If you’ve been following our 2022 Report On Private Philanthropy series, you’re likely curious to learn even more about the giving trends that have emerged over the past two years. In this issue, we’re diving into the trends by sector—revealing interesting insights on where and when grants were made. Read on to discover what our subject matter experts discovered while tracking and analyzing the activities of a sample of nearly 1,000 private, non-operating foundation clients over the past two years.
Giving by Charitable Sector
In 2021, the sector receiving the most foundation funding was Education, which increased slightly from 2020, followed by Public/Societal Benefit and Human Services, both of which decreased year-over-year by more than 2%.
Three other sectors enjoyed modest increases in funding from 2020: Arts, Culture and Humanities; Environment and Animals; and Unknown/Unclassified.* These year-over-year shifts across sectors are yet another indicator of foundation giving gradually shifting away from the urgent public health and social issues of 2020 and refocusing on core missions in 2021.
Where Grants Were Made
The map below shows the geographic location of grant recipients in 2020 and 2021. Although most of the grants made by the foundations in our sample were made domestically, grant dollars were directed to recipients in the U.S. and 32 other locations around the world over the past two years. Of note, the average grant for non-U.S. locations is $74,712, which is more than triple the size of the average U.S. grant of $21,613.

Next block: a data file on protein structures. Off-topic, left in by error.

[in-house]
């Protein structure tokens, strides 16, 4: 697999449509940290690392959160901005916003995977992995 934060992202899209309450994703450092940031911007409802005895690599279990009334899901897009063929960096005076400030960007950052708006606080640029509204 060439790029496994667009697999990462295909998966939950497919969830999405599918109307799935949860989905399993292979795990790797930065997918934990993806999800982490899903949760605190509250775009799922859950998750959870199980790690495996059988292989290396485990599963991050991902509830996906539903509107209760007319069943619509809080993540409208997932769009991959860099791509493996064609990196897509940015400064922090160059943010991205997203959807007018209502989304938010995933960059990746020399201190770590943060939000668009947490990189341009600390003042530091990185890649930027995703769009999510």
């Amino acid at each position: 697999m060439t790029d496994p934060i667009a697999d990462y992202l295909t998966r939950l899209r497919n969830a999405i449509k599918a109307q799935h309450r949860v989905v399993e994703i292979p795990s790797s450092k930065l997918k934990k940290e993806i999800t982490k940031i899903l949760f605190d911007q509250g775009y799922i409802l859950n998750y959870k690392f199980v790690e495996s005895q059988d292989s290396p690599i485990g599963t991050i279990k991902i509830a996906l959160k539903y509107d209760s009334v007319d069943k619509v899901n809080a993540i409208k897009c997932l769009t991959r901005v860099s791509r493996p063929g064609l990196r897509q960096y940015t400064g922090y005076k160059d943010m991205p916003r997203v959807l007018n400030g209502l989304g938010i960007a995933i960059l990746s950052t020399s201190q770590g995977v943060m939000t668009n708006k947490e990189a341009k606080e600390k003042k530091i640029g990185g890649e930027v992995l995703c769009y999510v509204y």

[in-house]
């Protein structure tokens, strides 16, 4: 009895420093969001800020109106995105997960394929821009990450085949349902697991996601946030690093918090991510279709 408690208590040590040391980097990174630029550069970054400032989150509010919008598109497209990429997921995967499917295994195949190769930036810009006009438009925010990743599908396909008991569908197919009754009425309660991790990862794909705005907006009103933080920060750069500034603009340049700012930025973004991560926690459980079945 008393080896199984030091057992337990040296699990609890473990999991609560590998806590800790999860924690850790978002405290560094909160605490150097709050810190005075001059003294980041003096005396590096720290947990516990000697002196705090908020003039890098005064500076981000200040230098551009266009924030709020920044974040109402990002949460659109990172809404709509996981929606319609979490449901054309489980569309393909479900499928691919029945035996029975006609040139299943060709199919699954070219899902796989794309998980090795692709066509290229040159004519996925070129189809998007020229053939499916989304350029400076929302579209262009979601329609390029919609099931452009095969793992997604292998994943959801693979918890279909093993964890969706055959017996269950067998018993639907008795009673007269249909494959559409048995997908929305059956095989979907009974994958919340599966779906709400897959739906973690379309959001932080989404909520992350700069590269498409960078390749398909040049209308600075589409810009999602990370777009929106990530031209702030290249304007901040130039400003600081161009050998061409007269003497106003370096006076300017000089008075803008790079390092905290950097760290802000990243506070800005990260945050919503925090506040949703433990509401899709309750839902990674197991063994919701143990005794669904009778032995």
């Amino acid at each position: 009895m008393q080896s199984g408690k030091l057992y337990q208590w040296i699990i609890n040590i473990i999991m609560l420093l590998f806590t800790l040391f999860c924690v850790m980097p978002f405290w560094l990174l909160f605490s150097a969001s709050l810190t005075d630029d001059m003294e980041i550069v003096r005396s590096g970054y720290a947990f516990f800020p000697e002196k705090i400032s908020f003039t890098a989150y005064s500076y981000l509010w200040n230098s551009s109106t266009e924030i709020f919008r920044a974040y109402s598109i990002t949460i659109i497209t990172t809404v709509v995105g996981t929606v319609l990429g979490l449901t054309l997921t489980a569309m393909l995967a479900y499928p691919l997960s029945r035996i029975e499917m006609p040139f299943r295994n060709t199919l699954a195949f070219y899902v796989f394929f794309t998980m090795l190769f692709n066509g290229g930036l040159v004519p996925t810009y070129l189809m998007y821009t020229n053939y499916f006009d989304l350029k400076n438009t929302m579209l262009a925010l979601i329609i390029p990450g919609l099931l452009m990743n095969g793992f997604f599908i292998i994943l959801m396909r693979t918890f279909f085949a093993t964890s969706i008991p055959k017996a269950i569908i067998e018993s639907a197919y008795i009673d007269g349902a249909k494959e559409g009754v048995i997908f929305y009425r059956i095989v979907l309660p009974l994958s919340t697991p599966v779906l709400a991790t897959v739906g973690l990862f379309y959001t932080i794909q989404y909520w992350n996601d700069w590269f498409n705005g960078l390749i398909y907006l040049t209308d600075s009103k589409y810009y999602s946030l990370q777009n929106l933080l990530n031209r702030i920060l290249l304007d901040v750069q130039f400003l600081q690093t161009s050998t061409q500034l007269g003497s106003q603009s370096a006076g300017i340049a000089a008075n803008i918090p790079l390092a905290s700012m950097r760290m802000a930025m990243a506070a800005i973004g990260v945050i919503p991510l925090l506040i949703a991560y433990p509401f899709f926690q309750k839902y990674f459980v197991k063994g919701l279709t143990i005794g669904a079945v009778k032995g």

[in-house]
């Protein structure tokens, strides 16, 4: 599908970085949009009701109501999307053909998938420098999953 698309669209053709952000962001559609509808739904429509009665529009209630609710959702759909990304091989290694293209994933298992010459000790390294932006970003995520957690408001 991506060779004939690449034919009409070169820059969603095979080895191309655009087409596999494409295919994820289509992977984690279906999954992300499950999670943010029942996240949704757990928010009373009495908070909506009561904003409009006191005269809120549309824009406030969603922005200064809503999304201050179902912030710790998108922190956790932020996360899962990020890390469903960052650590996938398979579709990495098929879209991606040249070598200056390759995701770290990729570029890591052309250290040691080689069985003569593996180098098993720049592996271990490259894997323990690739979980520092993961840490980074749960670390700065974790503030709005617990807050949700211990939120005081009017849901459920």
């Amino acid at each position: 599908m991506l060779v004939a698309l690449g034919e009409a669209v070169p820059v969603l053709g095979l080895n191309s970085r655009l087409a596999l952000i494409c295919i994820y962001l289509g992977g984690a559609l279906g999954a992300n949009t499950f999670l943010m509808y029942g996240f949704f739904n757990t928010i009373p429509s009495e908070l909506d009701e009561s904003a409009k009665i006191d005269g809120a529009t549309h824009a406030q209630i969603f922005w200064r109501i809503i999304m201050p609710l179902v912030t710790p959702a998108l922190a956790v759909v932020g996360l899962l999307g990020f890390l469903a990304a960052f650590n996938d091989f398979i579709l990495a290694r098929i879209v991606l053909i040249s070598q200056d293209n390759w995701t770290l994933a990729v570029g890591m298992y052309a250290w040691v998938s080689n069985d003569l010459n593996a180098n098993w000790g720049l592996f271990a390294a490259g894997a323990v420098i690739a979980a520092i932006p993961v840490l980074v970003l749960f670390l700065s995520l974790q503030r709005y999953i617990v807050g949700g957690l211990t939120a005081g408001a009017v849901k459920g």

When Grants Were Made
As in previous years, foundation grantmaking activity in 2021 reached its highest point at the end of the calendar year. In both 2020 and 2021, approximately one-third of all grants were awarded in the “giving season” of November and December – most likely because these months encompass several holidays and occur just before the end of the calendar tax year.
Additionally, as we’ve seen in most previous reports, we observed evidence of a “summer bump” in grantmaking activity in June 2021. This is likely due to:
- foundations revisiting their charitable goals at mid-year
- some foundations having fiscal tax years ending in June.
In 2020, however, there was a higher than-usual volume of giving in April, May and June, helping demonstrate how foundations responded to the March 2020 declaration of a national emergency due to COVID-19.
Questions About This Report Or Want to Learn More?
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